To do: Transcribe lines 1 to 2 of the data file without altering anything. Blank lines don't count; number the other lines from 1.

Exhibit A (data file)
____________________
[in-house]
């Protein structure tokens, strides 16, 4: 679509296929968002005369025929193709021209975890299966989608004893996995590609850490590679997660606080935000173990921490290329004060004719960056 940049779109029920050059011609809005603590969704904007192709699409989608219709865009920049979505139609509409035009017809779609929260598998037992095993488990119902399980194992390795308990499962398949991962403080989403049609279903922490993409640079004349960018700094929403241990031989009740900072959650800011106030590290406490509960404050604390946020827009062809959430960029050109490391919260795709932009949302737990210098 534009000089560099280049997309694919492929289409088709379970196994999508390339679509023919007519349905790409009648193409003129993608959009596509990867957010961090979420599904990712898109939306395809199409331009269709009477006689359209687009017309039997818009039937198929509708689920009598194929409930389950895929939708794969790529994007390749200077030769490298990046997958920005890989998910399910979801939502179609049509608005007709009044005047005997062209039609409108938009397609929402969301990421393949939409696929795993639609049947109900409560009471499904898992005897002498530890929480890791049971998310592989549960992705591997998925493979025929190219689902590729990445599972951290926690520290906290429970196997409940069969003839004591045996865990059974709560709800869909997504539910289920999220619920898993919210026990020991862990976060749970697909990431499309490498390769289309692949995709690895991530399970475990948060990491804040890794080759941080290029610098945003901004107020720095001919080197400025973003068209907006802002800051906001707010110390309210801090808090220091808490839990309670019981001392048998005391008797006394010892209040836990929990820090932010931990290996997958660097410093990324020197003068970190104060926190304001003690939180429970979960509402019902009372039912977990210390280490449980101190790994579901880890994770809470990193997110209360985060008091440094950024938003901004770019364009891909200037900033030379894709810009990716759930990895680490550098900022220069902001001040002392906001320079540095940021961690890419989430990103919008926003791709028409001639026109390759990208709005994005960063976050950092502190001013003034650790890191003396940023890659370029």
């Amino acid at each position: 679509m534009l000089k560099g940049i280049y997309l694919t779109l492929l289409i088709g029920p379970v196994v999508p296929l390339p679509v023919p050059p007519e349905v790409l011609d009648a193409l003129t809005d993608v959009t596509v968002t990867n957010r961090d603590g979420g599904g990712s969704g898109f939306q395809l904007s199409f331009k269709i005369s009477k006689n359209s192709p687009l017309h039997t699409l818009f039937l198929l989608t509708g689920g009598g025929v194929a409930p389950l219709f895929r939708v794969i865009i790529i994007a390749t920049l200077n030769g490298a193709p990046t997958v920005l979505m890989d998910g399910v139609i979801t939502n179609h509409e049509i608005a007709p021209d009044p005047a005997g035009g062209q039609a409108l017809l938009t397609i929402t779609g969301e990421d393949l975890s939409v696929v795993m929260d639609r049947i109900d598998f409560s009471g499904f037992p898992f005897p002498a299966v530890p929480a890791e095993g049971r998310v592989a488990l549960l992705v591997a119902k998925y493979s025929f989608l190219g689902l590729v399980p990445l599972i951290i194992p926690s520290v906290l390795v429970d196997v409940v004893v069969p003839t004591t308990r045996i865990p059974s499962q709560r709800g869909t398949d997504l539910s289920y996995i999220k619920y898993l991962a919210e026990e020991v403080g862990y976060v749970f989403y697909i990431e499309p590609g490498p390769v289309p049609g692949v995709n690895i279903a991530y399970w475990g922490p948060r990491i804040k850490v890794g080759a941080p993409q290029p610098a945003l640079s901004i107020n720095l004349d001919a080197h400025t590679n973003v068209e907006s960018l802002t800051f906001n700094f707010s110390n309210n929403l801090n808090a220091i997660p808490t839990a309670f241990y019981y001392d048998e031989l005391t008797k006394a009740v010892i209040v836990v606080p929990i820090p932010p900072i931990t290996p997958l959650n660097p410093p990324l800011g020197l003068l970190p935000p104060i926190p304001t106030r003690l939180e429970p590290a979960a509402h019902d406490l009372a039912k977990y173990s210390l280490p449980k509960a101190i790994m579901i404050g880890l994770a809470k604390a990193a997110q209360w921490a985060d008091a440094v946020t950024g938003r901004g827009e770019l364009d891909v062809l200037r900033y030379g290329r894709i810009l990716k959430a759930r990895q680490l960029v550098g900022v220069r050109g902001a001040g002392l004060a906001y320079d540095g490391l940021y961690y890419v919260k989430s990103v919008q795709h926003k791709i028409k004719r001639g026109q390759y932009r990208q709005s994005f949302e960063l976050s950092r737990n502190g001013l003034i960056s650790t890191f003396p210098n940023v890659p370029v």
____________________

[in-house]
């Protein structure tokens, strides 16, 4: 679509296929968002005369025929193709021209975890299966989608004893996995590609850490590679997660606080935000173990921490290329004060004719960056 940049779109029920050059011609809005603590969704904007192709699409989608219709865009920049979505139609509409035009017809779609929260598998037992095993488990119902399980194992390795308990499962398949991962403080989403049609279903922490993409640079004349960018700094929403241990031989009740900072959650800011106030590290406490509960404050604390946020827009062809959430960029050109490391919260795709932009949302737990210098 534009000089560099280049997309694919492929289409088709379970196994999508390339679509023919007519349905790409009648193409003129993608959009596509990867957010961090979420599904990712898109939306395809199409331009269709009477006689359209687009017309039997818009039937198929509708689920009598194929409930389950895929939708794969790529994007390749200077030769490298990046997958920005890989998910399910979801939502179609049509608005007709009044005047005997062209039609409108938009397609929402969301990421393949939409696929795993639609049947109900409560009471499904898992005897002498530890929480890791049971998310592989549960992705591997998925493979025929190219689902590729990445599972951290926690520290906290429970196997409940069969003839004591045996865990059974709560709800869909997504539910289920999220619920898993919210026990020991862990976060749970697909990431499309490498390769289309692949995709690895991530399970475990948060990491804040890794080759941080290029610098945003901004107020720095001919080197400025973003068209907006802002800051906001707010110390309210801090808090220091808490839990309670019981001392048998005391008797006394010892209040836990929990820090932010931990290996997958660097410093990324020197003068970190104060926190304001003690939180429970979960509402019902009372039912977990210390280490449980101190790994579901880890994770809470990193997110209360985060008091440094950024938003901004770019364009891909200037900033030379894709810009990716759930990895680490550098900022220069902001001040002392906001320079540095940021961690890419989430990103919008926003791709028409001639026109390759990208709005994005960063976050950092502190001013003034650790890191003396940023890659370029």